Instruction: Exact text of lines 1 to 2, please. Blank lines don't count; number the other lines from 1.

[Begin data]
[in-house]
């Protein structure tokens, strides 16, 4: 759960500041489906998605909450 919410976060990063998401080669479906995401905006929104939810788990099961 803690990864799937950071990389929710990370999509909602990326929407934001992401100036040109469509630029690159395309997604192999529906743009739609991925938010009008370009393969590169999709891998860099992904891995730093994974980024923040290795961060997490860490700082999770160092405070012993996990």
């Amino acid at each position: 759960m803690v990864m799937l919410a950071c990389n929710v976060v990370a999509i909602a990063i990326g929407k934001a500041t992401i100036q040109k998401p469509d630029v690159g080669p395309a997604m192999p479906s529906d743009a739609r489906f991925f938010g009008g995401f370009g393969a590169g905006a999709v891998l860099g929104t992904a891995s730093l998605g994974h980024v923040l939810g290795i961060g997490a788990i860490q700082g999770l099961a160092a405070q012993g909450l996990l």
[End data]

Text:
[in-house]
């Protein structure tokens, strides 16, 4: 759960500041489906998605909450 919410976060990063998401080669479906995401905006929104939810788990099961 803690990864799937950071990389929710990370999509909602990326929407934001992401100036040109469509630029690159395309997604192999529906743009739609991925938010009008370009393969590169999709891998860099992904891995730093994974980024923040290795961060997490860490700082999770160092405070012993996990």